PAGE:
For many people, the holidays are just as hard on the body as they are on the credit cards. Your plate’s piled high with fabulous food and your glass keeps getting filled – it’s a recipe for excess.
You don’t really have a choice when it comes to paying credit card bills, but do we really need to do penance for eating and drinking more than usual? I say no – no to that guilty feeling, and no to diets and detox treatments designed to repair the so-called damage.
Sure, it’s tempting to believe we can clean our insides and shed toxins, not to mention a few pounds. But that’s nothing but a fad. Detoxification is a great big myth.
Yes, the liver filters waste from the body, but that image is simplistic. The liver’s not a filter like the one in your dryer that collects clothing lint. The liver has a job: to process and eliminate the by-products of digestion. Since waste doesn’t build up in the liver, we don’t need to get rid of it.
But you can rebalance the way you eat without sacrificing your health… or your good humour!
Here are three habits that won’t make sensational headlines, but will benefit your body and may even help you lose a little weight if you need to. Make them part of your daily routine and over the long term, they’ll be a lot more effective and a lot less frustrating than doing a detox.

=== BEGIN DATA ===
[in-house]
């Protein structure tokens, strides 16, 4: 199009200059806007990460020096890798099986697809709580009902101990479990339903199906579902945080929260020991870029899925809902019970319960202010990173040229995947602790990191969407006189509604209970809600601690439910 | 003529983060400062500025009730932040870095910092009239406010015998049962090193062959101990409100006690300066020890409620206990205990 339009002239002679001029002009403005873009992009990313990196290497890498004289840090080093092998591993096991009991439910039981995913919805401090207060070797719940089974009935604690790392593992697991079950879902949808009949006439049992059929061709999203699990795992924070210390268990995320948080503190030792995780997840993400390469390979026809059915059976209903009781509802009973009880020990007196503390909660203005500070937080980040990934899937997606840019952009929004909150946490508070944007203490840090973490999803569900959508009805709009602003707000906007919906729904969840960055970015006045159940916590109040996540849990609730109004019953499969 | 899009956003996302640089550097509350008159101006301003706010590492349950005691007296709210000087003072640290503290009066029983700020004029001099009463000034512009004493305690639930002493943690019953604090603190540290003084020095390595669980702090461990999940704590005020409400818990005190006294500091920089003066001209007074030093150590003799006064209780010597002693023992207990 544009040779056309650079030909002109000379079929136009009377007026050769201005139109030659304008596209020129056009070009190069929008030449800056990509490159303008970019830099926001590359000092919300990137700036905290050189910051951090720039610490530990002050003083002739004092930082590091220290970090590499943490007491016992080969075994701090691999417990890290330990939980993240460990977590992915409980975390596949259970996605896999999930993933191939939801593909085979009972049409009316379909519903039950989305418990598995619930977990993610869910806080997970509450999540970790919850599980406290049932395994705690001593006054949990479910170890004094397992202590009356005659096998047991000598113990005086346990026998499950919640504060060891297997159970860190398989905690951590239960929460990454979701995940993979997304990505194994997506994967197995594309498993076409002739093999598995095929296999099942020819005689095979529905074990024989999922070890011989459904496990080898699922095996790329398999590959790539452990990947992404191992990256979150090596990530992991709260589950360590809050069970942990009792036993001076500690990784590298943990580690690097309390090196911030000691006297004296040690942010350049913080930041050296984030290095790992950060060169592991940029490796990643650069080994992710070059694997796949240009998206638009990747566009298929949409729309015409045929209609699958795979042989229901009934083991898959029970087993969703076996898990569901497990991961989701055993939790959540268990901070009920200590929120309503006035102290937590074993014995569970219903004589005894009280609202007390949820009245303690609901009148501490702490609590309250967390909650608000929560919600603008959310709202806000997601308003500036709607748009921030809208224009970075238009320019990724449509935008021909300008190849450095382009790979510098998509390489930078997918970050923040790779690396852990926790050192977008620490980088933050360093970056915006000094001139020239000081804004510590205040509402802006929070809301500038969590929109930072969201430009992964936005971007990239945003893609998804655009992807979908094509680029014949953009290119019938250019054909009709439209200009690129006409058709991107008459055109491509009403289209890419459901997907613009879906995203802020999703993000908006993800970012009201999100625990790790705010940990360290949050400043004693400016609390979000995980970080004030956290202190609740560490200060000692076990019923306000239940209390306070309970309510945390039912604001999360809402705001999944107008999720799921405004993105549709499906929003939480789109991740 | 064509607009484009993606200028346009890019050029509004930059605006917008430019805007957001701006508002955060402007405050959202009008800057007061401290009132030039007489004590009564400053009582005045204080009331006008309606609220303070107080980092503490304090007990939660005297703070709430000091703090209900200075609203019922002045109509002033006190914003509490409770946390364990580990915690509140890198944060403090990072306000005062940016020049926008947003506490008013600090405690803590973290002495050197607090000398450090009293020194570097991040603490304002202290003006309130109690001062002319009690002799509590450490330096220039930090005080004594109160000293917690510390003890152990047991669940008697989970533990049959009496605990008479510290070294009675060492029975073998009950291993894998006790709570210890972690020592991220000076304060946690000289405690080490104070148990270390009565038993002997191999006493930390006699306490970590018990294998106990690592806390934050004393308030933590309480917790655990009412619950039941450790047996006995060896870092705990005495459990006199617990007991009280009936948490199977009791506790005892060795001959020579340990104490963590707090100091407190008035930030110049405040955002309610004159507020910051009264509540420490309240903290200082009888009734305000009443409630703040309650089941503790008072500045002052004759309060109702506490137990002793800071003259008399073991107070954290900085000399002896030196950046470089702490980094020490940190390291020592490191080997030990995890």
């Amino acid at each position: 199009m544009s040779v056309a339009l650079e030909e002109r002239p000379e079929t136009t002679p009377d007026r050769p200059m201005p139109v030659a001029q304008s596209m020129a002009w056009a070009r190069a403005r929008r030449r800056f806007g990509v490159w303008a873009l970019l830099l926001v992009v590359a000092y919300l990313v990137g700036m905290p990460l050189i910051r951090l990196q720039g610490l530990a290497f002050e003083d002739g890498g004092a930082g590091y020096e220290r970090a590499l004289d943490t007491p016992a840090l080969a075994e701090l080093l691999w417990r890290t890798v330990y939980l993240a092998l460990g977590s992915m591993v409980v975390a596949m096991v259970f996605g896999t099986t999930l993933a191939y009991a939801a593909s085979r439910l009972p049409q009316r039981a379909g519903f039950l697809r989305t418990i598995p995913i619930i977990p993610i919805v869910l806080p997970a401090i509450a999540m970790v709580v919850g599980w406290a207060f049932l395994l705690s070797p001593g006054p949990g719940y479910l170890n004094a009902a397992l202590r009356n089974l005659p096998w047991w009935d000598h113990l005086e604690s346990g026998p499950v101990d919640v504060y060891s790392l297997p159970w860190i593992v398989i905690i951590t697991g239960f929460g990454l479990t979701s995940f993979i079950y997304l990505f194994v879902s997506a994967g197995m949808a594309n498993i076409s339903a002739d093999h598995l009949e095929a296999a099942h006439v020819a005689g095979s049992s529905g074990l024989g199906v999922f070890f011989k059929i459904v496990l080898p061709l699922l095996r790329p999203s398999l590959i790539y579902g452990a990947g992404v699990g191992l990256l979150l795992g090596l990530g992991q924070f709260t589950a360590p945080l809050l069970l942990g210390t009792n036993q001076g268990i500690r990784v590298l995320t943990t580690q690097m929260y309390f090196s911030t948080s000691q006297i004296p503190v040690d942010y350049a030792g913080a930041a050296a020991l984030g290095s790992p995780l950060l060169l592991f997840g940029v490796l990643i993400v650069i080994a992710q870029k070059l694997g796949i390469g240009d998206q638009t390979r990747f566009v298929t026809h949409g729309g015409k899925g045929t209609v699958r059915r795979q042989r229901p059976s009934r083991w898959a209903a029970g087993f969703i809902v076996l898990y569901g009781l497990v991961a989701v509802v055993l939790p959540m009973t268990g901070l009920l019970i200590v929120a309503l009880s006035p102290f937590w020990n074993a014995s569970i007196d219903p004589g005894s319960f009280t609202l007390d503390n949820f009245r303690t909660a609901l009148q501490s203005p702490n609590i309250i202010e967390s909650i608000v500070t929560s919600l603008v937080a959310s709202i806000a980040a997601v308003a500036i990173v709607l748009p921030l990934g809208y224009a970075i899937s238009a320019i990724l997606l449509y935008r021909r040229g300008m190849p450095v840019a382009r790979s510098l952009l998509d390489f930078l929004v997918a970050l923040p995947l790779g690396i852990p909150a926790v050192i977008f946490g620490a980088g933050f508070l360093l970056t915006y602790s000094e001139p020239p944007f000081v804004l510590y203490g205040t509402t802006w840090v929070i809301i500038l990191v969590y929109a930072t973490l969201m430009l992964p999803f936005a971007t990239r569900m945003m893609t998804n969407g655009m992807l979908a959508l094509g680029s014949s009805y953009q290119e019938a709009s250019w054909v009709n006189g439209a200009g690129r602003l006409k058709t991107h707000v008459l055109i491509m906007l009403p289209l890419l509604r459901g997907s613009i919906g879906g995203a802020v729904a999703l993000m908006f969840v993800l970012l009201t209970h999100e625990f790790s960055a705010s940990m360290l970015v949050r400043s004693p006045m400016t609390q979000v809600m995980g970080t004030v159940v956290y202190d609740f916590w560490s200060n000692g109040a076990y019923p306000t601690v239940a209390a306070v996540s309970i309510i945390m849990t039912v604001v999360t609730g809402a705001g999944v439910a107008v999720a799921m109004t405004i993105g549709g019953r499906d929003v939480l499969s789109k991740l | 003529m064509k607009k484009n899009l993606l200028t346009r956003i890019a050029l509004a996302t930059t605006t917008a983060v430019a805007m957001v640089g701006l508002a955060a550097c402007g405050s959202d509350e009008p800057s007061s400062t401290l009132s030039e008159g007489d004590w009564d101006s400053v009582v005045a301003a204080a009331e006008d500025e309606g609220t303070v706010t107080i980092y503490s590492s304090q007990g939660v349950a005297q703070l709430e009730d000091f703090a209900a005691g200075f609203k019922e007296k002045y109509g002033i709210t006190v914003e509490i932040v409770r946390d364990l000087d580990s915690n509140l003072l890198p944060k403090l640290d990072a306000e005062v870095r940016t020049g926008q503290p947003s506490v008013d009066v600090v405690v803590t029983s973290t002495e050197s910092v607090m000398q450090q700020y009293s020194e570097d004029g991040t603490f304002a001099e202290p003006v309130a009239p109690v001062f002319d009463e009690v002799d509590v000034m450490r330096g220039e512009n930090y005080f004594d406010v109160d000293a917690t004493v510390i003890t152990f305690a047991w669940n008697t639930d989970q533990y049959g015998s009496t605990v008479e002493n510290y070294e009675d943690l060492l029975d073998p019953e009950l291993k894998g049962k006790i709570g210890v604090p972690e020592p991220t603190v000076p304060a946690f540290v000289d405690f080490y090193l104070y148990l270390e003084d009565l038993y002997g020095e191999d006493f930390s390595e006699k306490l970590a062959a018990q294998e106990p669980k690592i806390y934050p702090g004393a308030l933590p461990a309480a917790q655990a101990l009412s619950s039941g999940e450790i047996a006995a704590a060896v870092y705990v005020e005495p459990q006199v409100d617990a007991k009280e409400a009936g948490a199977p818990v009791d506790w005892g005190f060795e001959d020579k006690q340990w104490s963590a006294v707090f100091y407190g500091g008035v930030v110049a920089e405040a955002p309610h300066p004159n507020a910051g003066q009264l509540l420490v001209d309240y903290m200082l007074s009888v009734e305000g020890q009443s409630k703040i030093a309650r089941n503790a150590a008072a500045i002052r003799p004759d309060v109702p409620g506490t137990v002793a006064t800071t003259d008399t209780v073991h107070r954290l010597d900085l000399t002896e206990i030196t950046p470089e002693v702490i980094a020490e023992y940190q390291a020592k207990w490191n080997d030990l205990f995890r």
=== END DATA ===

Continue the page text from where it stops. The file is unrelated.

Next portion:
Drink water. Good old plain water. No need to add lemon juice or apple cider vinegar to “alkalinize” your body or melt fat away. That’s another myth. Water needs no additives to do you good. It’s meant to do just one thing: hydrate your body.
Eat water. Cucumbers are 97% water, tomatoes 92% and peaches 87%. And that’s just for starters. Nearly all fruit and vegetables have a high water content. Water found in food stays longer in your stomach and is much more satisfying than just drinking water straight up. Drinking a glass of water may fool your hunger, but fruit and vegetables really calm your tummy. They’re fibre-rich as well, so they give you a feeling of fullness. Food with high water and fibre content comes in relatively low in terms of calories. When you eat a lot of fruit and vegetables, you can still enjoy a full meal and a full belly. What diet can give you that?
Eat before you feel ravenous. Many people try to stay in control by only eating at mealtimes. But what happens if there’s four or five hours or even longer between meals? You get hungry – and not just a little, we mean HUNGry. So then what happens? You eat. You devour everything in sight. By trying to stay in control, you’re running the risk of losing it. Hunger can’t really be controlled. It’s there and you can feel it, and you can choose to tame your tummy or not. If you have a little snack as soon as you feel slightly peckish, your hunger pangs will be bearable – which is really the best way to stay in control.
What you do year round, between New Year’s Day and December 24, affects your health much more than what you do between December 24 and New Year’s Day. Let’s look back happily on all the great meals we enjoyed over the holidays, and then go onward and upwards into the new year!
Thanks to our collaborator
A graduate in nutrition and sports nutrition, Stéphanie Côté has worked with media for more than 15 years. Her goal? Convince people that eating well is good and not so complicated!Visit her website